Great financial advisors who are confident in the value they offer clients will be more than willing to field these tough questions.  They will immediately respond to these questions in a transparent and straightforward manner.  They will be proud of their process and happy to describe it to you.  A great financial advisor will not be ashamed of her fees and instead will make sure you understand how you pay for her services and why the fees are justified. 


Ultimately, you can consider these questions a way to further analyze the character of the advisor you are interviewing.  Character matters when you are trusting someone with your wealth.  Identifying a solid character can help you separate the minority (true advisors) from the majority (salesmen).  True advisors put their clients first at all times.  Salesmen are looking out for themselves.  Do you want to be advised or sold? 


Items to Observe.


  • Follow through.
  • Trustworthiness.
  • Does the advisor give your case her, “all?”
  • Transparency.


Both before you select a financial advisor and during the asset transfer process after you have selected an advisor, there are certain boxes you will want to check to confirm you made the right choice.  Follow-through helps build trust.  When someone tells you they are going to do something, especially if a deadline is involved, you expect they will make good on their word.  If they don’t, then you begin to question their reliability and trustworthiness.  An advisor who demonstrates follow-through is showing you that he or she is thorough and organized.  Important qualities for someone managing your wealth.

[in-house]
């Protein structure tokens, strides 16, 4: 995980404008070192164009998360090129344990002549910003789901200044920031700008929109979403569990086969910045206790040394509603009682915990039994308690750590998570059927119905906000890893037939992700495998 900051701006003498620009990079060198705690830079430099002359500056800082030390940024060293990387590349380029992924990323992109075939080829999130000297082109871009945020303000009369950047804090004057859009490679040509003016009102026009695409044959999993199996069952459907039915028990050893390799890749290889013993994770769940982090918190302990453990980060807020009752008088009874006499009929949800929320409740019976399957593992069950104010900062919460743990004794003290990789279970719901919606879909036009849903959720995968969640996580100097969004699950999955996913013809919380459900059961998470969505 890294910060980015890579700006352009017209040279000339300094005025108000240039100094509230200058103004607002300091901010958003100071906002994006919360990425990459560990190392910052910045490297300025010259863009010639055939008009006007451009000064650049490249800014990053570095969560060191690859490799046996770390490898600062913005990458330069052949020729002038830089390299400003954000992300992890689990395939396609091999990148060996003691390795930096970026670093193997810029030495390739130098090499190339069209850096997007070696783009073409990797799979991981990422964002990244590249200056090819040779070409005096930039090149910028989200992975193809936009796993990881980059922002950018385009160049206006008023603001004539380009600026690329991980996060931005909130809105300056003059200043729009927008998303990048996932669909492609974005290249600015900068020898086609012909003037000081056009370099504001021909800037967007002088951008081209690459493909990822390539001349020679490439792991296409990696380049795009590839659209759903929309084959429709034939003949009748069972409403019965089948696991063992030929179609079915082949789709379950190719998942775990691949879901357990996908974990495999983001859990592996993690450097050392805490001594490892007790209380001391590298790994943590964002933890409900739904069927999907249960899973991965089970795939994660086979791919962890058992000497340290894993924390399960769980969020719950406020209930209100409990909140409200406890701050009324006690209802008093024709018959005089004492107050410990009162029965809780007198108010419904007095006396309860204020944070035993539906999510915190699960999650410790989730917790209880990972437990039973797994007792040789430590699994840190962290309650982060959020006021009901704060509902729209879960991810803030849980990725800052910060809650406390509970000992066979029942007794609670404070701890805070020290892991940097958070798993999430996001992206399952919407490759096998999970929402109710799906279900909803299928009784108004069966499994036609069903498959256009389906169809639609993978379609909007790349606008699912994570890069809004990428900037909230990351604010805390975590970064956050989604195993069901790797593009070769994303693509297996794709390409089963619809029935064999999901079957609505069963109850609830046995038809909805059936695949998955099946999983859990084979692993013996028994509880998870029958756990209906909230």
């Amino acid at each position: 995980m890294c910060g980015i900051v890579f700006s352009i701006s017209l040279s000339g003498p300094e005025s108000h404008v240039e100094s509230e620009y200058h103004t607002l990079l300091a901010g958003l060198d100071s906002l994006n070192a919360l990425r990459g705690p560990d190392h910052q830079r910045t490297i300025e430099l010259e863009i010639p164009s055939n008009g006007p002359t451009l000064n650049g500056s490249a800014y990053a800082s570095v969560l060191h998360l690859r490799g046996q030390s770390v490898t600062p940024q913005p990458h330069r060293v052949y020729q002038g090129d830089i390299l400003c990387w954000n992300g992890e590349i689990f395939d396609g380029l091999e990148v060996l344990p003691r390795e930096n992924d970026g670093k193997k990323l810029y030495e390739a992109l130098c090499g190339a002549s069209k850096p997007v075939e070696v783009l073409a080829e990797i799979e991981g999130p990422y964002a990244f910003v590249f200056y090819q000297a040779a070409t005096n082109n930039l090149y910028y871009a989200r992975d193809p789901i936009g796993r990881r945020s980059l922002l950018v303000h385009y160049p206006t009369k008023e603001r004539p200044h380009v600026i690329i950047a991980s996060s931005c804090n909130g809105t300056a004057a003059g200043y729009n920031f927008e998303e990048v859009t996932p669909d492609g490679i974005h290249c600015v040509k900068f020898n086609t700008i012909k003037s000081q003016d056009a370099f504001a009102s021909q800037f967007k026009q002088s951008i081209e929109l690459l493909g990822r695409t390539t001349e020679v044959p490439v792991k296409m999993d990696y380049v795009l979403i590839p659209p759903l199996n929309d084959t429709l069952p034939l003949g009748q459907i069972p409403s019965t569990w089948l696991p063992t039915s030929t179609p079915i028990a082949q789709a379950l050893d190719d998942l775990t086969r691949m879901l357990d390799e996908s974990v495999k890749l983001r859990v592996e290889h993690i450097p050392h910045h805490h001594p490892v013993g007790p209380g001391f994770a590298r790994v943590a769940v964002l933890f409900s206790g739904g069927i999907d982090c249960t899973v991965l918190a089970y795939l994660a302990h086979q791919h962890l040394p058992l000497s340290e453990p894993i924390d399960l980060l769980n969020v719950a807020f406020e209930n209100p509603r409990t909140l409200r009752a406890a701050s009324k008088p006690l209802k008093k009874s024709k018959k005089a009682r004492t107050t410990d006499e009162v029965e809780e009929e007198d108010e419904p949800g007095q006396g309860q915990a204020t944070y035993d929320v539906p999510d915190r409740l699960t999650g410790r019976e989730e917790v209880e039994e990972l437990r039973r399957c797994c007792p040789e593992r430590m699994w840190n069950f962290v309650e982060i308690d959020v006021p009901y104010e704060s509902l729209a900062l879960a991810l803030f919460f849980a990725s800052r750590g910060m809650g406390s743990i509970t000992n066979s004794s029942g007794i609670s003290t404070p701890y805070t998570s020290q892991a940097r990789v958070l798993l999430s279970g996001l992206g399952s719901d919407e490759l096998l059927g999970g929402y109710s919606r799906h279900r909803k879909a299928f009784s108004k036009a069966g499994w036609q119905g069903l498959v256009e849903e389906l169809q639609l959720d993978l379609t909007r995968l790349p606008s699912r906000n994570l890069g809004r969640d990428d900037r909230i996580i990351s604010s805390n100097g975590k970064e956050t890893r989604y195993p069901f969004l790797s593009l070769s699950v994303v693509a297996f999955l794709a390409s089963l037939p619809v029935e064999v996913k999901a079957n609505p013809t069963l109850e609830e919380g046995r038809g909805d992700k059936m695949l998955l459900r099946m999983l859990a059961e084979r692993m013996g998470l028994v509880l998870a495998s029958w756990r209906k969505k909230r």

When I speak of the advisor giving your case their “all,” I am referring to the advisor putting her heart into it.  For anyone who played a sport in high school, college or professionally, I am referring to the feeling you had when you left the field knowing that you gave all you had to give.  Like Vince Lombardi said, “leave no regrets on the field!”  Ideally, your advisor works on your case, and all of his cases, with passion, loyalty and commitment. 


Why do I make an issue of the advisor giving your case his, “all?”  There are a lot of advisors who just go through the motions or cut corners.  When it is your wealth and your future at stake, you don’t want your advisor providing you with lip service and boiler plate documents.  You don’t want an advisor who has her assistant build your financial plan and then acts like she did it herself (unfortunately, this is an all-too-common practice).  Going through the motions is a great way to achieve mediocrity at best. 




Evaluating a financial advisor is not always easy.  One problem I see often is that investors mismatch the time horizon of their expectations for returns with the time horizon of the investments in their portfolio.  For example, many times I have met investors who became displeased with their advisor over market losses within the first year of the client-advisor relationship.  At the same time, the investors held long term investments that needed to be judged over seven to ten years and not one year.